My darling Maddie,
I’ve had the absolute privilege of spending almost every day with you for the past 18 months.
I’ll be honest, staying at home with you has been a bit like being on a continual rollercoaster. Sometimes it is the best thing in the world. I have been there for all your firsts. I was the one who witnessed your first steps, who heard your first words, who watched you eagerly shovel fistfuls of avocado into your mouth for the first time. We’ve had the most wonderful adventures together – spending long summers at home in the UK, travelling around Italy, seeing Japan.
Because I’ve stayed at home with you, I feel that your Dad and I are stronger than ever. We have learnt to work together as a team, to communicate more openly about all sorts of things. Over the past year and a half, my focus has been completely and utterly and wholly on you and your Dad. How lucky I am to have had this time to dedicate to building our family?
But on other days, staying at home with you is hard. Those early days seem like such a blur now: the hours and hours spent worrying about you, wondering if you were eating enough or sleeping enough, if you were still breathing in your cot at night. The struggle with breastfeeding, the time put into making new friends (for both you and me) who I could journey through parenthood with. The occasion that you did the world’s nosiest, most explosive poo during a baby massage class. The hours spent lugging you, your car seat, a bag full of nappies and snacks into and out of taxis to get to baby sensory classes on time, praying all the while that you wouldn’t have an almighty sh*tfit (a personal highlight being the moment when you were crying so much a taxi driver asked me if you were sick, and if we should go to hospital instead of dropping us at Green Planet). The days spent looking at the clock, counting down the minutes until Daddy got home and normal adult conversation could resume. The nap times spent praying that you’d keep sleeping so I could meet a freelance deadline.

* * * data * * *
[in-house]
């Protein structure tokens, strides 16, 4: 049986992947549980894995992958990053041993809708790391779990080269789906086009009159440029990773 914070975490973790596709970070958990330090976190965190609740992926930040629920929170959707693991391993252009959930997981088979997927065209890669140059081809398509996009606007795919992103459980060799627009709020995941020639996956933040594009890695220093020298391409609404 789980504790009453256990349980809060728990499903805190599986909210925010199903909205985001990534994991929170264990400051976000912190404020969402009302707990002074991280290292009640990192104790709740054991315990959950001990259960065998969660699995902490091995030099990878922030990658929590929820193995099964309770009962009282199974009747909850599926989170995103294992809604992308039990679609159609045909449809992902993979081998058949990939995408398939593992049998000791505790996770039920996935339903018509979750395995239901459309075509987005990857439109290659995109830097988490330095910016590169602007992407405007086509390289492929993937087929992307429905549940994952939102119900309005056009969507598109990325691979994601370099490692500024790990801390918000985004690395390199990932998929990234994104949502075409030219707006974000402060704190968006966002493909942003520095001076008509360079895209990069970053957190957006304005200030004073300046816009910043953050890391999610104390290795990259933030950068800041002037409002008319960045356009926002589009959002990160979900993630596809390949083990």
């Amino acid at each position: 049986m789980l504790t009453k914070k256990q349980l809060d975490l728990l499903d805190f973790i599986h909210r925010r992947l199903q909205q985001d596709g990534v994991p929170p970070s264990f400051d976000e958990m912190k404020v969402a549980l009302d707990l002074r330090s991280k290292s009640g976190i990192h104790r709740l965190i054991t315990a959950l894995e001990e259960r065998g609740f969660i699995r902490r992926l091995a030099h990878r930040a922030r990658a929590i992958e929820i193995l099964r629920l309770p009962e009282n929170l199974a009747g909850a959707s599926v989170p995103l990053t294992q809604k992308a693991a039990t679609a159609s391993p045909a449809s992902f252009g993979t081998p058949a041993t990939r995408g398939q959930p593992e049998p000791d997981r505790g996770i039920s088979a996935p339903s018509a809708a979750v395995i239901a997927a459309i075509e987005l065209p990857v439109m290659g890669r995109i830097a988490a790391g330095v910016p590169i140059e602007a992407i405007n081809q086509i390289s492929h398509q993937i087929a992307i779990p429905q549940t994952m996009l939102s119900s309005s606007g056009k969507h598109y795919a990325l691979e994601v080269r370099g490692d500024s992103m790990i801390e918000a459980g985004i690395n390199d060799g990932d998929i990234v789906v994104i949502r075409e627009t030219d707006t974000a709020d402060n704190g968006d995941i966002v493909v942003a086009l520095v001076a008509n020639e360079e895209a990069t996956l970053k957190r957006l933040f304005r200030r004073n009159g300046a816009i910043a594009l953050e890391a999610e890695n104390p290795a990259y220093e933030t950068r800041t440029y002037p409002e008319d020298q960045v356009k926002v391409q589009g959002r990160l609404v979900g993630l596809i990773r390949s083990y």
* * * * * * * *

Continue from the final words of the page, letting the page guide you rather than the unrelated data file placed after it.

However hard it’s been, before now I didn’t feel like I was ready to let my days with you go. That you weren’t ready to let me go. You have been my world, and you still are. You are a mummy’s girl through and through. But over the last couple of months I’ve felt desperate to get some independence back, to use my brain again in the way that I used to before you were born. To have some time during the day to have an adult conversation that wasn’t with your Dad. To get stuck into projects again, and maybe even have a moment to enjoy a warm cup of tea.
What’s more, I can sense that you’re ready. You can be shy in social situations sometimes, but once you warm up you’re such a funny little thing. When I first took you to nursery a few weeks ago you cried and cried, and I questioned my decisions and felt awful. These days you still cry when I leave you but then you immediately settle once you realise there’s more exciting stuff going on. I’ve been thankful that I’ve had some time to get you used to your new surroundings , to be there to drop you off at nursery and pick you up at midday to take you home for a nap. And the benefits of being with other people is already shining through: you’re building relationships with other adults, you’re coming out of your shell with other children, you’re daring to go more than 5ft away from me when we’re out and about at soft play.
We’re so lucky that my role is part-time to begin with, so that we both have time to adjust to the time we’ll spend without each other. Please know that I’ll never, ever stop worrying about you, my darling girl – but deep down I know we’ll both be just fine with this new chapter, however shaky I might feel now. There will be wobbly days ahead, but I hope I make you proud. I know already that you’ll make me proud.
Thank you for the most wonderful 18 months.